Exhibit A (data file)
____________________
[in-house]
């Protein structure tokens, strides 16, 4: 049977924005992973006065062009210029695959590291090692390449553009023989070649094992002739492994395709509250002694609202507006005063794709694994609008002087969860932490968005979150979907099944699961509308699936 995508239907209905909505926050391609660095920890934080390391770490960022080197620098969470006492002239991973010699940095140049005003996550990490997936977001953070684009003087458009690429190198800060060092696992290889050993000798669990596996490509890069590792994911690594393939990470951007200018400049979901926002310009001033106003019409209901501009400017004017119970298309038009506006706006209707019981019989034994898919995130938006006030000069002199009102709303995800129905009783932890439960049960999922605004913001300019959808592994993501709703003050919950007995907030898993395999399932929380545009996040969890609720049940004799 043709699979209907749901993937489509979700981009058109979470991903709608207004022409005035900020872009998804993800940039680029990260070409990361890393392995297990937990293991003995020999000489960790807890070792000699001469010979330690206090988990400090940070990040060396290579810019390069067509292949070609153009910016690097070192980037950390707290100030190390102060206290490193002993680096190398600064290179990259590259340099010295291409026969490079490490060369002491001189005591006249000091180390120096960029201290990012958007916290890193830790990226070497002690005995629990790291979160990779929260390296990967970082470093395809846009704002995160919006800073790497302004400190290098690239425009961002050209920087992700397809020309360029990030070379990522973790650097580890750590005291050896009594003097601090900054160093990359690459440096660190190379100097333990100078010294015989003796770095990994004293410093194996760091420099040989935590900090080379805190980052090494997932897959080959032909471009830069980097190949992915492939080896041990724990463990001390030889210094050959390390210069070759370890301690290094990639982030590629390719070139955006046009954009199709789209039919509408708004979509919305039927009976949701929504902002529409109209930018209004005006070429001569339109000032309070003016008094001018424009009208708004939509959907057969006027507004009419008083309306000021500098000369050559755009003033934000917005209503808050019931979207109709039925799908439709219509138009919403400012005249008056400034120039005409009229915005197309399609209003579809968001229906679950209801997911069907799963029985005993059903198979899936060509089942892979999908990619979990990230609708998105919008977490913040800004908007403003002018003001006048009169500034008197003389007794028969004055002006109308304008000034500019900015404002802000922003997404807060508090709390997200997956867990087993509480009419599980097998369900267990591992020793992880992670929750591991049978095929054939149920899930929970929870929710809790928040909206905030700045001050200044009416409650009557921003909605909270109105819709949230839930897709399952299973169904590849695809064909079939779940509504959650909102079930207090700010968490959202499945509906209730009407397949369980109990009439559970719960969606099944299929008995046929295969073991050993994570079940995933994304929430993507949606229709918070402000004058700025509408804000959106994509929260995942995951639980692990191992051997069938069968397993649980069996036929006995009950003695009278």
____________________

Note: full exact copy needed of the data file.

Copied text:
[in-house]
């Protein structure tokens, strides 16, 4: 049977924005992973006065062009210029695959590291090692390449553009023989070649094992002739492994395709509250002694609202507006005063794709694994609008002087969860932490968005979150979907099944699961509308699936 995508239907209905909505926050391609660095920890934080390391770490960022080197620098969470006492002239991973010699940095140049005003996550990490997936977001953070684009003087458009690429190198800060060092696992290889050993000798669990596996490509890069590792994911690594393939990470951007200018400049979901926002310009001033106003019409209901501009400017004017119970298309038009506006706006209707019981019989034994898919995130938006006030000069002199009102709303995800129905009783932890439960049960999922605004913001300019959808592994993501709703003050919950007995907030898993395999399932929380545009996040969890609720049940004799 043709699979209907749901993937489509979700981009058109979470991903709608207004022409005035900020872009998804993800940039680029990260070409990361890393392995297990937990293991003995020999000489960790807890070792000699001469010979330690206090988990400090940070990040060396290579810019390069067509292949070609153009910016690097070192980037950390707290100030190390102060206290490193002993680096190398600064290179990259590259340099010295291409026969490079490490060369002491001189005591006249000091180390120096960029201290990012958007916290890193830790990226070497002690005995629990790291979160990779929260390296990967970082470093395809846009704002995160919006800073790497302004400190290098690239425009961002050209920087992700397809020309360029990030070379990522973790650097580890750590005291050896009594003097601090900054160093990359690459440096660190190379100097333990100078010294015989003796770095990994004293410093194996760091420099040989935590900090080379805190980052090494997932897959080959032909471009830069980097190949992915492939080896041990724990463990001390030889210094050959390390210069070759370890301690290094990639982030590629390719070139955006046009954009199709789209039919509408708004979509919305039927009976949701929504902002529409109209930018209004005006070429001569339109000032309070003016008094001018424009009208708004939509959907057969006027507004009419008083309306000021500098000369050559755009003033934000917005209503808050019931979207109709039925799908439709219509138009919403400012005249008056400034120039005409009229915005197309399609209003579809968001229906679950209801997911069907799963029985005993059903198979899936060509089942892979999908990619979990990230609708998105919008977490913040800004908007403003002018003001006048009169500034008197003389007794028969004055002006109308304008000034500019900015404002802000922003997404807060508090709390997200997956867990087993509480009419599980097998369900267990591992020793992880992670929750591991049978095929054939149920899930929970929870929710809790928040909206905030700045001050200044009416409650009557921003909605909270109105819709949230839930897709399952299973169904590849695809064909079939779940509504959650909102079930207090700010968490959202499945509906209730009407397949369980109990009439559970719960969606099944299929008995046929295969073991050993994570079940995933994304929430993507949606229709918070402000004058700025509408804000959106994509929260995942995951639980692990191992051997069938069968397993649980069996036929006995009950003695009278």